Coke sales rise abroad

Overall increase of 4% reported over last year.Reflecting the impact of a strong dollar, however, revenue was down 9%.

At a time when the recession is slowing most businesses, Coca-Cola Co. continued to gain ground thanks to strong results abroad.

Atlanta-based Coca-Cola, the world's largest beverage firm, reported Tuesday a 4 percent increase in second-quarter sales volume compared to the same period a year ago.

Coca-Cola Chairman and CEO Muhtar Kent said the company remained concerned about the global economy. Kent took over as CEO last July for Neville Isdell.

"It's still a very tough environment out there," Kent said. "Consumers are mixed. They're confused, at best. ... But we continue to drive our business. We continue to see opportunity to take share away from our competitors."

North America, down 1 percent in sales volume for the quarter, was the only region to post a decline. The company and its bottlers, though, are making changes that will pay off in North America in the second half of this year, Kent said.

He praised Atlanta-based Coca-Cola Enterprises, which handles 80 percent of Coke's North American bottle and can volume, for strong execution of the business plan. As an example, Kent cited Penn Station where newer equipment, better marketing displays and an improved mix of package sizes and prices has raised sales in the New York transportation hub.

"I can tell you it's very encouraging what I see out there," Kent said. "They're investing in the marketplace and they're getting huge volume lifts."

While global sales volume rose, profits and revenue were dampened by a stronger dollar, which diminishes international results when translated into U.S. currency.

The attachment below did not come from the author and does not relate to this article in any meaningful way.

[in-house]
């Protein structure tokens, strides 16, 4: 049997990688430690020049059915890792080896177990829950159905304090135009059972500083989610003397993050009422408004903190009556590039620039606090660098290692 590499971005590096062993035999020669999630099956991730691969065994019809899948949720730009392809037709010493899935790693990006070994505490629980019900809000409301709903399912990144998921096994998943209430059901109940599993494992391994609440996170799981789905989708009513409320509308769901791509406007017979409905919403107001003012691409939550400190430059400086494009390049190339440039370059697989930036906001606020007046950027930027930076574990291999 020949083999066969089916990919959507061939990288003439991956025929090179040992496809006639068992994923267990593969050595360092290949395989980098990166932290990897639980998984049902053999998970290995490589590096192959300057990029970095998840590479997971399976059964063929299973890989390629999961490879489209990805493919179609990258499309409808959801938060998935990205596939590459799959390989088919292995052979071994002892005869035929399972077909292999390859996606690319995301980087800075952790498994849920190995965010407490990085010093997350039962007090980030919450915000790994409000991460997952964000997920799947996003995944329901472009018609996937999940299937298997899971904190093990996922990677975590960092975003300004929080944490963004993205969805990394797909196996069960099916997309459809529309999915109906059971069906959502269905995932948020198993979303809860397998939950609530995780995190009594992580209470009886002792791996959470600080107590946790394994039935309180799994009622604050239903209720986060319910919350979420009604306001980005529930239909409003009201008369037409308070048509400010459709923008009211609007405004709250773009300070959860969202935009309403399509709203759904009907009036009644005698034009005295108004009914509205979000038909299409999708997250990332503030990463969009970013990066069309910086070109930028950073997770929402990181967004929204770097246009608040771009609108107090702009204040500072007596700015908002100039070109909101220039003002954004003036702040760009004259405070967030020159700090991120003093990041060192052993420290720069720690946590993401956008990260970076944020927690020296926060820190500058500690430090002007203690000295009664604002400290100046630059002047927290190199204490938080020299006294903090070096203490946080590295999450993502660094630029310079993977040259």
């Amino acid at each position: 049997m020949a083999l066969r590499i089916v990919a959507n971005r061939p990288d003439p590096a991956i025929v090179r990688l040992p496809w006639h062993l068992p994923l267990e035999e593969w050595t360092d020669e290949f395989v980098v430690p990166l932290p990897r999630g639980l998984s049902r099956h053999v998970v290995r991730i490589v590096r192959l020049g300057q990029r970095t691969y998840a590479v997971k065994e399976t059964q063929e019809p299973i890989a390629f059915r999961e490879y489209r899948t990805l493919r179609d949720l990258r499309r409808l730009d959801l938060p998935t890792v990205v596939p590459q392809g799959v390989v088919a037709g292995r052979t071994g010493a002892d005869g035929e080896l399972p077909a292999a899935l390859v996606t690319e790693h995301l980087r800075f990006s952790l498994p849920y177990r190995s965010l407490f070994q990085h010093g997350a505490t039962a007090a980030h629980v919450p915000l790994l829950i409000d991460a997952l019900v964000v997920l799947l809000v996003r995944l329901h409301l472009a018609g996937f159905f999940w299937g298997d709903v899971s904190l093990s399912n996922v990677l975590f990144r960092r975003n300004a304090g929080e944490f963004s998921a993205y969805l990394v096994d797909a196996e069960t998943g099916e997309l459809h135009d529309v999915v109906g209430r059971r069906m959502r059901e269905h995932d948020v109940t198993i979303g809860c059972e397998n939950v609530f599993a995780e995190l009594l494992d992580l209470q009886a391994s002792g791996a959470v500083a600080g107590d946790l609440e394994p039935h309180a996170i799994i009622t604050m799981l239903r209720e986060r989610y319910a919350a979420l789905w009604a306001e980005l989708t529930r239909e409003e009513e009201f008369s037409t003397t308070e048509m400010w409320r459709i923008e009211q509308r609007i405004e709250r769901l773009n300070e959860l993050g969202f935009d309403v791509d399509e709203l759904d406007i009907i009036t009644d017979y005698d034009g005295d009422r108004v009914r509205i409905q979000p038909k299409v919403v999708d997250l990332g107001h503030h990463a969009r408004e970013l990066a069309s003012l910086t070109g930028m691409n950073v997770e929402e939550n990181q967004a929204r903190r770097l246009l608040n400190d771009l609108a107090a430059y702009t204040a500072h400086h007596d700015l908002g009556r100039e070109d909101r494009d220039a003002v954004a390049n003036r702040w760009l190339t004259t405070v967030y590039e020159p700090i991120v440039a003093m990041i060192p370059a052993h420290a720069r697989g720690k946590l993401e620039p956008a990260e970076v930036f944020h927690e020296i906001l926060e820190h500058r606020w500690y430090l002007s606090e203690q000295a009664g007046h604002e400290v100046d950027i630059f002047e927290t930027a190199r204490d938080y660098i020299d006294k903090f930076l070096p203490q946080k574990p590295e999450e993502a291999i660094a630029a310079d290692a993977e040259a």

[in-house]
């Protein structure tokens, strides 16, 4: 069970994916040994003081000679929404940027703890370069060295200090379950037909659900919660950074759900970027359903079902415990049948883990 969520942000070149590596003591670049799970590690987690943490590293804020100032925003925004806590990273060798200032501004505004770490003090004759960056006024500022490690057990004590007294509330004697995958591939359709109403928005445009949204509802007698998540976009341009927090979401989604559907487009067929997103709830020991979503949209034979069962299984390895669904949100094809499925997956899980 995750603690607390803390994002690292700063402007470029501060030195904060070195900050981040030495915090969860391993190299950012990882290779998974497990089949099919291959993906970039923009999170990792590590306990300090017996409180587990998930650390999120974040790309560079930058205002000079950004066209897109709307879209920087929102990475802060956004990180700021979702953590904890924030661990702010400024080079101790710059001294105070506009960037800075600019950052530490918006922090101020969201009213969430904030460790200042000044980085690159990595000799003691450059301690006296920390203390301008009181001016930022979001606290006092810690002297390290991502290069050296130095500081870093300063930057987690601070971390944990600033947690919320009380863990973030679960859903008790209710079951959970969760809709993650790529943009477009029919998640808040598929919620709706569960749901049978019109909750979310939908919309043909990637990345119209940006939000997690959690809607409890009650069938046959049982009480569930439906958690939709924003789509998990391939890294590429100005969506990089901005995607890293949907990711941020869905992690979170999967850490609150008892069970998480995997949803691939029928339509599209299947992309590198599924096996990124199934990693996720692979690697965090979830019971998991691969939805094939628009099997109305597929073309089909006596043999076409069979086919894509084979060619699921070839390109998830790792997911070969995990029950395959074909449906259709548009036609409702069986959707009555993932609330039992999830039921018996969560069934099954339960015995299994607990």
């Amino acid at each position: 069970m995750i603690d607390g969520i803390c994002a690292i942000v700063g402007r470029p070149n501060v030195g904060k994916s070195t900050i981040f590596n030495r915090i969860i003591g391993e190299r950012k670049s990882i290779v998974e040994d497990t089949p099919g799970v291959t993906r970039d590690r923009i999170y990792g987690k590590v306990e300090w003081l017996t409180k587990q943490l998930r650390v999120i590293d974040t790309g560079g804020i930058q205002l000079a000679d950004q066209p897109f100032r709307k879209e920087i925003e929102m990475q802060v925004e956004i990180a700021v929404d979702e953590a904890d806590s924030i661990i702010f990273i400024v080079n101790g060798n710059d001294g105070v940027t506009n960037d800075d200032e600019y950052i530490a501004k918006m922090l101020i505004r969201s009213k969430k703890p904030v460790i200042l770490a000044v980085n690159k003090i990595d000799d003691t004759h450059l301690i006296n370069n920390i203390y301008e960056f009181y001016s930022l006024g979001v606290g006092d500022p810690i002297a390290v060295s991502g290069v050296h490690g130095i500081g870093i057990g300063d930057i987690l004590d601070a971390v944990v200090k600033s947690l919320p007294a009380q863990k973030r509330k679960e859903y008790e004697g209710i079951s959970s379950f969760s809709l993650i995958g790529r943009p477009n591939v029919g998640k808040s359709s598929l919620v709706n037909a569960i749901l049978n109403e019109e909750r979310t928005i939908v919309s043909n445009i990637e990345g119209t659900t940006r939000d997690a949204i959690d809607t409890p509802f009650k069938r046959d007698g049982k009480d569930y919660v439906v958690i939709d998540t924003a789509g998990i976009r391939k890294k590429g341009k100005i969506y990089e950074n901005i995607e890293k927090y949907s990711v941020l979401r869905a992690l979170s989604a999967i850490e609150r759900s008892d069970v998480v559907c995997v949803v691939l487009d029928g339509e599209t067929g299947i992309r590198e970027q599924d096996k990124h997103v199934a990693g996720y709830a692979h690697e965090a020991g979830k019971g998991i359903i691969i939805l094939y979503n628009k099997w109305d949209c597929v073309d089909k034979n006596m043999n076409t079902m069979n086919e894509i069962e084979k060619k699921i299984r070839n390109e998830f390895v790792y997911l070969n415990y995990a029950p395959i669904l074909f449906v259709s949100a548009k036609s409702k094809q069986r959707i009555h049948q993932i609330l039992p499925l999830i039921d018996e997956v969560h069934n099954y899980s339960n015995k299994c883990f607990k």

Revenues fell 9 percent in the second quarter to $8.3 billion, reflecting the impact of the stronger dollar. Net income rose more than 40 percent to $2.05 billion, or 88 cents a share. Last year's results were impacted by a large, one-time charge for the write-down of assets at Coca-Cola Enterprises, about one-third owned by Coca-Cola.

Excluding one-time items, Coca-Cola had second-quarter earnings of 92 cents a share, down 9 percent from a year ago but 3 cents higher than analyst expectations, according to Thomson Reuters. Shares of Coca-Cola stock fell 1.3 percent Tuesday to close at $50.35.

"We find much to be encouraged about for [Coca-Cola], as volumes are stronger, and the bottlers are doing better," JPMorgan analyst John Faucher wrote in a note to investors.

"That said, the stock may react more to the [foreign exchange rate] guidance than the improving fundamentals."

Second-quarter highlights

Global view: Sales volume measured in cases rose 4 percent. It was up 5 percent internationally but down 1 percent in North America.

Fast-growing markets: Case volume rose 33 percent in India, 14 percent in China , 6 percent in Mexico and Argentina and 5 percent in Brazil .

Food-service gains: In North America, sales volume fell 4 percent at retail outlets but rose 7 percent at food-service and hospitality outlets.

Zero stays strong: Coca-Cola Zero unit case volume rose 24 percent in the quarter in North America, hitting double-digit growth for more than 12 consecutive quarters.